In his excellent book Taking Appearance Seriously, Henri Bortoft expresses succinctly the effect of the brain’s left hemisphere in overriding the lived experience registered by the right hemisphere (in line with Iain McGilchrist’s The Master and His Emissary):
“Where the right hemisphere mediates the lived experience of wholeness, the left hemisphere mediates its representation – it replaces experience with a model of experience, which then gets confused with and mistaken for experience itself.”
Not only does this result in scientists confusing their maps of reality with reality itself (see earlier post), it leads to much of our lives being led at second hand, as we focus on our conceptual maps of what is going on, rather than on the real lived experience. This is perhaps a contribution to the disconnection from body mentioned in my post reviewing In Touch.
This is not intended as a criticism of the left hemisphere, indeed this is where social media such as blogs largely reside. It is just that we do need to be aware of what is going on and ‘remember’ our real selves.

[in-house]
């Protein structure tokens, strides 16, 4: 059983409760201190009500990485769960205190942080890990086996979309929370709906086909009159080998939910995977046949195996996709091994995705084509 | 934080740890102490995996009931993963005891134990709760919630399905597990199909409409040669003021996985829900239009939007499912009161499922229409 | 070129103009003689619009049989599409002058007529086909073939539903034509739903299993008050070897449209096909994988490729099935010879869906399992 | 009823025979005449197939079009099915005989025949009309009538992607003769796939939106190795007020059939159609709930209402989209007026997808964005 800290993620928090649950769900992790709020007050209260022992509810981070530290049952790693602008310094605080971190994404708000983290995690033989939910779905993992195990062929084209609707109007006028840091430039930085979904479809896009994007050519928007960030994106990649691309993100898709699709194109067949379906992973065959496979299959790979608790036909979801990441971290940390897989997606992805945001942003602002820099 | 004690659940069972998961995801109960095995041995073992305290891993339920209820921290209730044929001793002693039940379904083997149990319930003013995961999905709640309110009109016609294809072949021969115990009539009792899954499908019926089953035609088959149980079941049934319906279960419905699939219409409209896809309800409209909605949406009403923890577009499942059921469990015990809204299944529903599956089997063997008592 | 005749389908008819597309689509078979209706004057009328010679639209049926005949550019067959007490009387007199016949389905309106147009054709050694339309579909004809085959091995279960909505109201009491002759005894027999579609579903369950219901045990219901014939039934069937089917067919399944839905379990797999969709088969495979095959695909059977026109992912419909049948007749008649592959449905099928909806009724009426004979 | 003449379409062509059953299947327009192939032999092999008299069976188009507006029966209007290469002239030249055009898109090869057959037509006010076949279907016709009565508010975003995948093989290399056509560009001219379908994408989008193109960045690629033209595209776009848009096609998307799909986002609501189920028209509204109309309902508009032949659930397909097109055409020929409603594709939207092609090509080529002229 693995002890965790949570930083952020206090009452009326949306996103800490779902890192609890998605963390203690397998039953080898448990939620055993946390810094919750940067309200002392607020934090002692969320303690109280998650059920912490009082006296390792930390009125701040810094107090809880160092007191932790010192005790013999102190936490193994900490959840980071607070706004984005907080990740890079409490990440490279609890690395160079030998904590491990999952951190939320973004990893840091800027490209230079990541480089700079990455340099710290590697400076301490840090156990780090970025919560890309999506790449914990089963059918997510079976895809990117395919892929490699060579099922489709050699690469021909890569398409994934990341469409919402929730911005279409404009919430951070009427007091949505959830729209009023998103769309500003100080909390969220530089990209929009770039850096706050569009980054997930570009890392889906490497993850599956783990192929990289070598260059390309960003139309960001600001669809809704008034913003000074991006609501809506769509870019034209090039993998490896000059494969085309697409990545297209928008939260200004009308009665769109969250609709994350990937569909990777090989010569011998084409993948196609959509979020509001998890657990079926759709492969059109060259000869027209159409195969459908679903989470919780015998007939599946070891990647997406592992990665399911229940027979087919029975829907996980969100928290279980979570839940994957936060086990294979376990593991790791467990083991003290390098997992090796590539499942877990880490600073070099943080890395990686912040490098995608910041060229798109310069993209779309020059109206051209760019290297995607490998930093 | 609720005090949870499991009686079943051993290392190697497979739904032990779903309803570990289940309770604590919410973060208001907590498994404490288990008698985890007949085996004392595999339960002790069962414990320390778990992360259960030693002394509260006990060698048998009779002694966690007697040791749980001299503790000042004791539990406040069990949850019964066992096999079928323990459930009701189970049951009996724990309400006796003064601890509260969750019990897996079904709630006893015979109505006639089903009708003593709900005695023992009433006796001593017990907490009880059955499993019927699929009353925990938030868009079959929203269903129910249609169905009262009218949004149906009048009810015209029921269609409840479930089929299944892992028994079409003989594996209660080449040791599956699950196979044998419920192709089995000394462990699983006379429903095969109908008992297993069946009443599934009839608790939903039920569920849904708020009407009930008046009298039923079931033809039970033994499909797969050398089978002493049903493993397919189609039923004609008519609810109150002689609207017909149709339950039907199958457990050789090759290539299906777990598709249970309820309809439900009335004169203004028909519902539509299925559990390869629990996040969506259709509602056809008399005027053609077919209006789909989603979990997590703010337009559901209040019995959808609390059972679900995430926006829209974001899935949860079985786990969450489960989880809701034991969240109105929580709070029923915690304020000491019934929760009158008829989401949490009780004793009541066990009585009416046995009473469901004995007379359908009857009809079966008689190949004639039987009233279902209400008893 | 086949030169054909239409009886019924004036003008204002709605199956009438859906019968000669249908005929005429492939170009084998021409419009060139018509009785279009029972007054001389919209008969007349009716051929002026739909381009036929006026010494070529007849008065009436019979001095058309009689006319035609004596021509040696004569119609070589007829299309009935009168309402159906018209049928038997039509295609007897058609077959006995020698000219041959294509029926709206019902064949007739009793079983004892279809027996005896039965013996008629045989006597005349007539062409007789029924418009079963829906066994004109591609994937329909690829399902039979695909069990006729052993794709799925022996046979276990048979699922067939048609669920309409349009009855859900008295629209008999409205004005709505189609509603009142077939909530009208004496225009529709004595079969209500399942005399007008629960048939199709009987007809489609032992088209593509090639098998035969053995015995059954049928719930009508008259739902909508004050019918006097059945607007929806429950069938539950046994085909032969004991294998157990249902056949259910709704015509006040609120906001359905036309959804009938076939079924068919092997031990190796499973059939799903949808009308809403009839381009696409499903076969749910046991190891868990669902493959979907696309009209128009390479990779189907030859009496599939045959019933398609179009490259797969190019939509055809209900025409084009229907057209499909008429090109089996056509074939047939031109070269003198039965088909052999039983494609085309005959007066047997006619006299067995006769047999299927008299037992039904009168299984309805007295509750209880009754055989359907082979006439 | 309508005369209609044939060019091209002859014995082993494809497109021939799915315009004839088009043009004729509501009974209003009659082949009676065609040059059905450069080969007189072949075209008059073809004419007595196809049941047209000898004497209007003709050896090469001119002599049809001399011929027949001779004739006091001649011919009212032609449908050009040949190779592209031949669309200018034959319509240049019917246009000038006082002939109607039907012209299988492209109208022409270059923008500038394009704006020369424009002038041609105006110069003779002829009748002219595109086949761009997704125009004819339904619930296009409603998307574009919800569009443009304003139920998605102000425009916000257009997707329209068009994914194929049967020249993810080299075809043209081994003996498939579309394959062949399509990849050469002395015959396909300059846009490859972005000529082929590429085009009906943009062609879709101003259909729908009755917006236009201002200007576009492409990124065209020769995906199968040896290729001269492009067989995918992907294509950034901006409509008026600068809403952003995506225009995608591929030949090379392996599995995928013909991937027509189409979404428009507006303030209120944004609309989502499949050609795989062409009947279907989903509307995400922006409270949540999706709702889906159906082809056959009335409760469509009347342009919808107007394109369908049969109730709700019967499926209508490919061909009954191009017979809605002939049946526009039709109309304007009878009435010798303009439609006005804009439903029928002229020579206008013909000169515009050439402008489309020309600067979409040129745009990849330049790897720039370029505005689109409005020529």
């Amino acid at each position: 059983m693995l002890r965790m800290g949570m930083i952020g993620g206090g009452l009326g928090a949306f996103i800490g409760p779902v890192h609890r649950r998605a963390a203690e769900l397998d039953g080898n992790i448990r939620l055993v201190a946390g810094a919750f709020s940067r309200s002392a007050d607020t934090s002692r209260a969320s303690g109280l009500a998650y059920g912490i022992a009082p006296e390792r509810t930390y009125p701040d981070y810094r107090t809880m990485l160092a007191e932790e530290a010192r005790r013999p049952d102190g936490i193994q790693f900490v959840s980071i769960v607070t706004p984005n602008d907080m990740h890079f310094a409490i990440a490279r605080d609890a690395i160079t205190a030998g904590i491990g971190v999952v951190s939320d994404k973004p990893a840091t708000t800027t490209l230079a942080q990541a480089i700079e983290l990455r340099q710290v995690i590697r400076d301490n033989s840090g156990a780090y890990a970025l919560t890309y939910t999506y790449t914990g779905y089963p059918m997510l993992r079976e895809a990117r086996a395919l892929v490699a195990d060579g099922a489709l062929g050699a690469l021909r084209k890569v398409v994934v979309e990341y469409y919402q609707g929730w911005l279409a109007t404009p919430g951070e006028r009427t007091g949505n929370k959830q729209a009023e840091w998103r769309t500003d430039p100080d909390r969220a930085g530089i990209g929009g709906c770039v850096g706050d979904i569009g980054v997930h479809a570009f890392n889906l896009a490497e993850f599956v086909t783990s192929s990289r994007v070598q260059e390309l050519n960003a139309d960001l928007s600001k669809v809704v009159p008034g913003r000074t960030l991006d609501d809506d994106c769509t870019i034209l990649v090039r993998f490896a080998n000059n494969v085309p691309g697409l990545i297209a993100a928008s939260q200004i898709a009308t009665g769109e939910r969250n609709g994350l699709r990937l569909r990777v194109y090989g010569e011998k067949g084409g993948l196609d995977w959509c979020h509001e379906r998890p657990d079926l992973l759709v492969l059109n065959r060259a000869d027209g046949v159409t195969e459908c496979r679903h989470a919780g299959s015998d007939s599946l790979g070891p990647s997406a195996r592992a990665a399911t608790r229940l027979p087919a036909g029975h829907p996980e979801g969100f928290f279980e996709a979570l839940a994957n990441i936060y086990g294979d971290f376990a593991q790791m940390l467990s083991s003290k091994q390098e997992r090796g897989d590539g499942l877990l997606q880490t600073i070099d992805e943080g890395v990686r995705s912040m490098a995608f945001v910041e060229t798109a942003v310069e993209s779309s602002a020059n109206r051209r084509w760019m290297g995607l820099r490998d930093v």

The book of the above title was on Waterstones’ blockbuster non-fiction table, so I thought I’d give it a go. ‘Ten maps that tell you all about global politics’ seemed a good subtitle. The author is Tim Marshall.
The book actually does do what it says, shows how geography is the major factor in much of global politics, and explains how this works in different areas of the world.
It was interesting to read about the main geographical features and conflicts in each area of the world, although I did get the impression that a lot of today’s political problems are caused not by geography but by the arbitrary lines drawn on maps by dominant Europeans in that brief period of colonial expansion of the 19th century and subsequent decolonisation – such as the borders of Iraq, Syria, lack of Kurdish state, India/Pakistan,…
The relevance of the north European plain for both Western Europe and Russia is quite striking – how easy it is to attack on a wide plain rather than through mountains, as indeed Napoleon and Hitler did at their peril, as supply lines became over-stretched. The importance of a non-aligned Ukraine to Russia is also clearly explained, as is the impeccable logic that led to the recent Russian taking of the Crimea.
And if you want insight into the likely problems in the China Sea and the Arctic Ocean over coming decades, this book gives a fair idea.
I guess the question for humanity is whether we are going to continue to be prisoners of geography, and fight the same battles over and over again, or whether we are going to move beyond that to de-emphasise the national ego in favour of the collective well being that will come increasingly under threat with the changes caused by global warming and pollution. At the end of the day, all these geographies are interconnected, as are all their populations. We are really one humanity living in one world.